Clint Hurdle has had a challenging 2014 season.

The answer is nearly every pitcher on the roster is expendable right now.  Cole and Liriano are desperately needed by the Pirates, but the team has been scraping together wins without getting their best from their two studs. The team can’t seriously count on pitchers not named Cole and Liriano getting it done if they really want to win in the postseason.  And we get it, the Bucs allow soft contact-– a lot of it,  but soft contact still counts.  Volquez allowed some soft singles last night–they are still singles–until the Bucs can become dominant on the mound–allowing soft contact means allowing opportunities for bleeders and tweeners that suck life out of a club.

No Pirates pitcher, outside of Tony Watson and maybe Jeff Locke has been dominant on a consistent basis to be deemed untouchanble.  There are no glaring weakness as Neal Huntington said, but there are no glaring stars either!

It will be the more fringe pitcher who get shuffled.  A few pitchers to consider moving to bullpen/creating injuries/including in deals to make room for more effective pitchers would be Stolmy Pimentel, Jared Hughes, Jeanmar Gomez, Vance Worley, and Ernesto Frieri.

Cases can be made by Pirates fans to keep all of those pitchers in their current role.  I understand those feelings, but right now this team is in position to do great things and it’s time to add more talented pitching options.

Clint Hurdle has a new message for the 2014 season

We could bitch about Jeanmar Gomez, and then people would say in his last ten outings he has allowed just two earned runs in 13.2 innings–no homers in his last 18 appearances.  We could complain about Stolmy Pimentel who has given up eleven earned runs in his past 17.1 innings, but has 22 strikeouts.  It always goes back to this for me, those pitchers have done things to get the team to where they are (or aren’t) but do you want any of those pitchers we mentioned on the bump in a tightly contested pennant race in September, or (*gulp) the postseason?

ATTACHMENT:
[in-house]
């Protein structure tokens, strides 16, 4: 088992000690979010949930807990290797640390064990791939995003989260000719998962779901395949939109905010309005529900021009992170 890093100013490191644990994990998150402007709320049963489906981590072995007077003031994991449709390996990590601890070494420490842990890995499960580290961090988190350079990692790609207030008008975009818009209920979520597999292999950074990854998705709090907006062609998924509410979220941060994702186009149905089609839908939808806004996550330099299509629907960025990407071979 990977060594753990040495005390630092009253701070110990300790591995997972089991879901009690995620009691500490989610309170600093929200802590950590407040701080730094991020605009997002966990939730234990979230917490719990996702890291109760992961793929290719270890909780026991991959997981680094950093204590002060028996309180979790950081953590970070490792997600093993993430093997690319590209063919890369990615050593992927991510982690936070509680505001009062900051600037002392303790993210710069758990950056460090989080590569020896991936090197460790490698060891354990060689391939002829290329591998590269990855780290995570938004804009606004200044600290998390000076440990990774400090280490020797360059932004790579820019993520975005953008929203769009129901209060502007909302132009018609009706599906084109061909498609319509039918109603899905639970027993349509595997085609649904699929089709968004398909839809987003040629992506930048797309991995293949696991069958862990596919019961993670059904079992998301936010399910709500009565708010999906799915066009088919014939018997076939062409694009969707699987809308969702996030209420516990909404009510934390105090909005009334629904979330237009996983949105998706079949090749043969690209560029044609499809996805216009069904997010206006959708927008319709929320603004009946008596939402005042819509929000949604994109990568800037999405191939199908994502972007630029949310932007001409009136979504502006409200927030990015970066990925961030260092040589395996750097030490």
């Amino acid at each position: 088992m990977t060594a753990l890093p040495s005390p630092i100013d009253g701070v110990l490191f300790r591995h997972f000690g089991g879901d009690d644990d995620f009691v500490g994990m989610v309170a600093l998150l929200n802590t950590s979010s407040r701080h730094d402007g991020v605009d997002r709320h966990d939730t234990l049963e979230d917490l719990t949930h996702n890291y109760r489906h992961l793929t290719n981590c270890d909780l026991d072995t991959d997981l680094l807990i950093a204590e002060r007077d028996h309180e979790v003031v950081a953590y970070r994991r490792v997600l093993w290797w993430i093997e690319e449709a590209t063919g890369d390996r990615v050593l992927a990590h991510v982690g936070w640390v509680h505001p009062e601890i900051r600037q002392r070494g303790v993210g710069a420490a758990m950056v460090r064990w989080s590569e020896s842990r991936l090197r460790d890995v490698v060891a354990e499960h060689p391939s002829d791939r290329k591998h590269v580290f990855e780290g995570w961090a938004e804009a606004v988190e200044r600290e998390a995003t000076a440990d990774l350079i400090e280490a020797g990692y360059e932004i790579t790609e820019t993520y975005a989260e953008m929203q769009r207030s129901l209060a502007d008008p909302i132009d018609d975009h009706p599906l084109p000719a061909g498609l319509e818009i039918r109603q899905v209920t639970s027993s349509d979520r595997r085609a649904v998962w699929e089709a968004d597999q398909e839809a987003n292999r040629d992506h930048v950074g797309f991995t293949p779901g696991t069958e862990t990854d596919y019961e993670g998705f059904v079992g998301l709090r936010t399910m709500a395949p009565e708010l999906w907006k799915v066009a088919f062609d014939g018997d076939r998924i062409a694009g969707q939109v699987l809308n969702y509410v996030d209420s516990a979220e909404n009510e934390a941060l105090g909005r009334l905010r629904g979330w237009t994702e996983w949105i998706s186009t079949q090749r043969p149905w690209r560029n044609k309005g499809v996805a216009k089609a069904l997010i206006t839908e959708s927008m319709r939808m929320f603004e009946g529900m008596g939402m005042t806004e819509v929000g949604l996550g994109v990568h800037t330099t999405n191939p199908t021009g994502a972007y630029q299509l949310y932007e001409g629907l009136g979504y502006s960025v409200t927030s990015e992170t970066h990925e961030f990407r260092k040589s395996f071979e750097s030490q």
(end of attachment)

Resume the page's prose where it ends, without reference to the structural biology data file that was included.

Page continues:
So here it goes, we think the Bucs need a starter that can get strikeouts.  If only the Pirates defense was a little bit better they might be able to ride out with what the current starters they have, but with major question marks around Liriano and Cole, that’s not a good strategy.  The Pirates should prepare for the worst case scenario.

At this very moment, getting Ian Kennedy makes the most sense.  The right hander strikes batters out and has strong peripheral numbers as we wrote yesterday.  The contract that Kennedy has makes the dollars and cents add up for Bob Nutting.  The Pirates have plenty of cash to make the move including paying Kennedy in arbitration this offseason.  It’s a trade for now–and for later.

The Buccos have the prospects the San Diego Padres will want in return.    The Pirates will have a veteran pitcher in 2015 that isn’t a project and has had sustained success in the bigs.

Jul 20, 2014; Boston, MA, USA; Boston Red Sox starting pitcher Jon Lester (31) throws a pitch against the Kansas City Royals in the first inning at Fenway Park. Mandatory Credit: David Butler II-USA TODAY Sports

Some of the latest options have the Bucs looking at Jon Lester and A.J. Burnett.  That won’t don’t do it for me.  Lester is incredibly talented and has 4.5 WAR which is more than the entire Pirates staff–starters and relievers combined with a win as change.   However, the Sox are in the middle of a winning streak and are trying to make a remarkable run to get back in the race.  Trading one of the best starters in the A.L. seems unrealistic.   Besides, the Bucs aren’t going to unload what the Red Sox will want and Lester is a short term rental.

Burnett is pitching with an injury that could end his season at any time.  Bringing A.J. back to town would look great on the surface, but wouldn’t provide the impact this club needs.  The Bucs need an impact arm to carry the load.

Another rumor had the Pirates looking at the prospects in the Mariners AAA organization which makes very little sense to me to have an impact on the team as it eyes the postseason.

The Pirates have what it takes to win in the post season if they add pitching to their roster.

The motto before the season was NOW.

Let’s see if the Pirates remember it at the deadline.